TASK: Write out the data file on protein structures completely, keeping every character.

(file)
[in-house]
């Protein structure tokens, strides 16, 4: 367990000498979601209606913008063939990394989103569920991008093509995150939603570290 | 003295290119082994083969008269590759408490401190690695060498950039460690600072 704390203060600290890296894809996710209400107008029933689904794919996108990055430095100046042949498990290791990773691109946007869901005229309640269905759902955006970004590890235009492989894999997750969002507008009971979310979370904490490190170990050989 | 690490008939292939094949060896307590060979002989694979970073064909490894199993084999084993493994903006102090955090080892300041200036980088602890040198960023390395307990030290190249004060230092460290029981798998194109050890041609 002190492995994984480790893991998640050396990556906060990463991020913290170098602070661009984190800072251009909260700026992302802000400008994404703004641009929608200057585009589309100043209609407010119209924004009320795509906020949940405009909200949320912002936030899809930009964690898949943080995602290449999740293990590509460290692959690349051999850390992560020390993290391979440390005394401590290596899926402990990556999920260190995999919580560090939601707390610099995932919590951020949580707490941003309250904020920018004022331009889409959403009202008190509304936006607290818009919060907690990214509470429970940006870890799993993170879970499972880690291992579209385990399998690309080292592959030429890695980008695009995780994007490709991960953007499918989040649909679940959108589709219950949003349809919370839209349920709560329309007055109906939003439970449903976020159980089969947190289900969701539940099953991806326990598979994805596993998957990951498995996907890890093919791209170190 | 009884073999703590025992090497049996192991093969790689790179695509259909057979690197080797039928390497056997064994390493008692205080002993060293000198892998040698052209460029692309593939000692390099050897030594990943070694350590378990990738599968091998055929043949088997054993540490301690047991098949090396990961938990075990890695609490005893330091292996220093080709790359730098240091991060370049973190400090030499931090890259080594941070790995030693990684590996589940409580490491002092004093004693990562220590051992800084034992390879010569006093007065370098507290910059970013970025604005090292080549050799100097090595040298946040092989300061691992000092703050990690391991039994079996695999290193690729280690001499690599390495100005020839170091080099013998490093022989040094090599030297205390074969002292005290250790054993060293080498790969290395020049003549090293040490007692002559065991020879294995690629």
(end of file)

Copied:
[in-house]
């Protein structure tokens, strides 16, 4: 367990000498979601209606913008063939990394989103569920991008093509995150939603570290 | 003295290119082994083969008269590759408490401190690695060498950039460690600072 704390203060600290890296894809996710209400107008029933689904794919996108990055430095100046042949498990290791990773691109946007869901005229309640269905759902955006970004590890235009492989894999997750969002507008009971979310979370904490490190170990050989 | 690490008939292939094949060896307590060979002989694979970073064909490894199993084999084993493994903006102090955090080892300041200036980088602890040198960023390395307990030290190249004060230092460290029981798998194109050890041609 002190492995994984480790893991998640050396990556906060990463991020913290170098602070661009984190800072251009909260700026992302802000400008994404703004641009929608200057585009589309100043209609407010119209924004009320795509906020949940405009909200949320912002936030899809930009964690898949943080995602290449999740293990590509460290692959690349051999850390992560020390993290391979440390005394401590290596899926402990990556999920260190995999919580560090939601707390610099995932919590951020949580707490941003309250904020920018004022331009889409959403009202008190509304936006607290818009919060907690990214509470429970940006870890799993993170879970499972880690291992579209385990399998690309080292592959030429890695980008695009995780994007490709991960953007499918989040649909679940959108589709219950949003349809919370839209349920709560329309007055109906939003439970449903976020159980089969947190289900969701539940099953991806326990598979994805596993998957990951498995996907890890093919791209170190 | 009884073999703590025992090497049996192991093969790689790179695509259909057979690197080797039928390497056997064994390493008692205080002993060293000198892998040698052209460029692309593939000692390099050897030594990943070694350590378990990738599968091998055929043949088997054993540490301690047991098949090396990961938990075990890695609490005893330091292996220093080709790359730098240091991060370049973190400090030499931090890259080594941070790995030693990684590996589940409580490491002092004093004693990562220590051992800084034992390879010569006093007065370098507290910059970013970025604005090292080549050799100097090595040298946040092989300061691992000092703050990690391991039994079996695999290193690729280690001499690599390495100005020839170091080099013998490093022989040094090599030297205390074969002292005290250790054993060293080498790969290395020049003549090293040490007692002559065991020879294995690629």